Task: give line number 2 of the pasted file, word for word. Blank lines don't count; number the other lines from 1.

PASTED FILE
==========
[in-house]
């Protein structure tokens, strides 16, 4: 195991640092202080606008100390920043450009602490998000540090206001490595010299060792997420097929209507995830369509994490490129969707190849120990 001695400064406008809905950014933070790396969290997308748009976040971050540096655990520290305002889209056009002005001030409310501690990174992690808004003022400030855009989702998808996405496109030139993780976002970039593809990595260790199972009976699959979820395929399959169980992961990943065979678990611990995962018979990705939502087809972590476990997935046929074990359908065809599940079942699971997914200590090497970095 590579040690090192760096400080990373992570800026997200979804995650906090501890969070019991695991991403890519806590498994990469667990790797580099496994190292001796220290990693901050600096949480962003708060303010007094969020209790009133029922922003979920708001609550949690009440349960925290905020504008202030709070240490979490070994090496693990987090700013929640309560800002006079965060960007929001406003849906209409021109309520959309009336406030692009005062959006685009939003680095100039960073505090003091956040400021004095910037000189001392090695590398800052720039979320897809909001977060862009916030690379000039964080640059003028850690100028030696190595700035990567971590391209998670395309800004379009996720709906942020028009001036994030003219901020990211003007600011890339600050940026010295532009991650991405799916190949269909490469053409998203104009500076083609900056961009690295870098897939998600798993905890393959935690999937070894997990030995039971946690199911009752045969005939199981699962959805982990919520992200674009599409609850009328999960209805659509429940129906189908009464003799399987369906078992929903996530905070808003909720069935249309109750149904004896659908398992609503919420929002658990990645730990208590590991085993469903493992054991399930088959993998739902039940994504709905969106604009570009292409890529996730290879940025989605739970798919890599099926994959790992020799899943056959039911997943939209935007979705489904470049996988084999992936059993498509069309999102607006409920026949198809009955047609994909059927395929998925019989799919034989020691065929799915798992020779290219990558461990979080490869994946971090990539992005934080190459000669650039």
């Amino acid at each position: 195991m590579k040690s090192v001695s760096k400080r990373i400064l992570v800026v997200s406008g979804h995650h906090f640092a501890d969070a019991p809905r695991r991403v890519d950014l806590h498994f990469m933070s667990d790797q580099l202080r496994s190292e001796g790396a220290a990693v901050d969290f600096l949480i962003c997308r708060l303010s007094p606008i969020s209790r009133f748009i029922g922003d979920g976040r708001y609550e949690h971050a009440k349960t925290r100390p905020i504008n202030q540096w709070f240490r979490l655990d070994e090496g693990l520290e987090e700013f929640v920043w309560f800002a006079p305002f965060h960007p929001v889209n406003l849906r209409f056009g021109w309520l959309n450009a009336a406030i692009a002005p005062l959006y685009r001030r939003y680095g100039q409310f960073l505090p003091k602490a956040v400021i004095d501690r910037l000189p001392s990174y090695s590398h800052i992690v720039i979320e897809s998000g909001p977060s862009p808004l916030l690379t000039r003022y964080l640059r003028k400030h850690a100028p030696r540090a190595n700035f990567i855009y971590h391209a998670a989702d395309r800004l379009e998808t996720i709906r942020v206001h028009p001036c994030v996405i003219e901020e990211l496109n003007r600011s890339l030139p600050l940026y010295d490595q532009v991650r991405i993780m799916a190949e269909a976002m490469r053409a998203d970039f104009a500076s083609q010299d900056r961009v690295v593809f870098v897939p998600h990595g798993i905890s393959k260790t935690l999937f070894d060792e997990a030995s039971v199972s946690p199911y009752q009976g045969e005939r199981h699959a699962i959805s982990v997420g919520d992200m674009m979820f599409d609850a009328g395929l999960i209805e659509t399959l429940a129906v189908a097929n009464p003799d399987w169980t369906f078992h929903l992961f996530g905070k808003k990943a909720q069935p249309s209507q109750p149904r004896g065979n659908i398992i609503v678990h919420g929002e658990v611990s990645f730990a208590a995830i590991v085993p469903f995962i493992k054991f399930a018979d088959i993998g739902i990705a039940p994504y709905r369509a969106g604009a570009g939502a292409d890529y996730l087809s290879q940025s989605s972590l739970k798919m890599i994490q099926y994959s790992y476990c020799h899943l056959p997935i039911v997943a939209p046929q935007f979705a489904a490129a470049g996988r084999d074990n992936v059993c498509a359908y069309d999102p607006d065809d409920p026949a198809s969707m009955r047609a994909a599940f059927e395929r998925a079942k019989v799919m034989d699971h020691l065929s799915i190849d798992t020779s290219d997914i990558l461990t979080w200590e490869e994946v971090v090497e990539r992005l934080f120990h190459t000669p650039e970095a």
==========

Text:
């Protein structure tokens, strides 16, 4: 195991640092202080606008100390920043450009602490998000540090206001490595010299060792997420097929209507995830369509994490490129969707190849120990 001695400064406008809905950014933070790396969290997308748009976040971050540096655990520290305002889209056009002005001030409310501690990174992690808004003022400030855009989702998808996405496109030139993780976002970039593809990595260790199972009976699959979820395929399959169980992961990943065979678990611990995962018979990705939502087809972590476990997935046929074990359908065809599940079942699971997914200590090497970095 590579040690090192760096400080990373992570800026997200979804995650906090501890969070019991695991991403890519806590498994990469667990790797580099496994190292001796220290990693901050600096949480962003708060303010007094969020209790009133029922922003979920708001609550949690009440349960925290905020504008202030709070240490979490070994090496693990987090700013929640309560800002006079965060960007929001406003849906209409021109309520959309009336406030692009005062959006685009939003680095100039960073505090003091956040400021004095910037000189001392090695590398800052720039979320897809909001977060862009916030690379000039964080640059003028850690100028030696190595700035990567971590391209998670395309800004379009996720709906942020028009001036994030003219901020990211003007600011890339600050940026010295532009991650991405799916190949269909490469053409998203104009500076083609900056961009690295870098897939998600798993905890393959935690999937070894997990030995039971946690199911009752045969005939199981699962959805982990919520992200674009599409609850009328999960209805659509429940129906189908009464003799399987369906078992929903996530905070808003909720069935249309109750149904004896659908398992609503919420929002658990990645730990208590590991085993469903493992054991399930088959993998739902039940994504709905969106604009570009292409890529996730290879940025989605739970798919890599099926994959790992020799899943056959039911997943939209935007979705489904470049996988084999992936059993498509069309999102607006409920026949198809009955047609994909059927395929998925019989799919034989020691065929799915798992020779290219990558461990979080490869994946971090990539992005934080190459000669650039």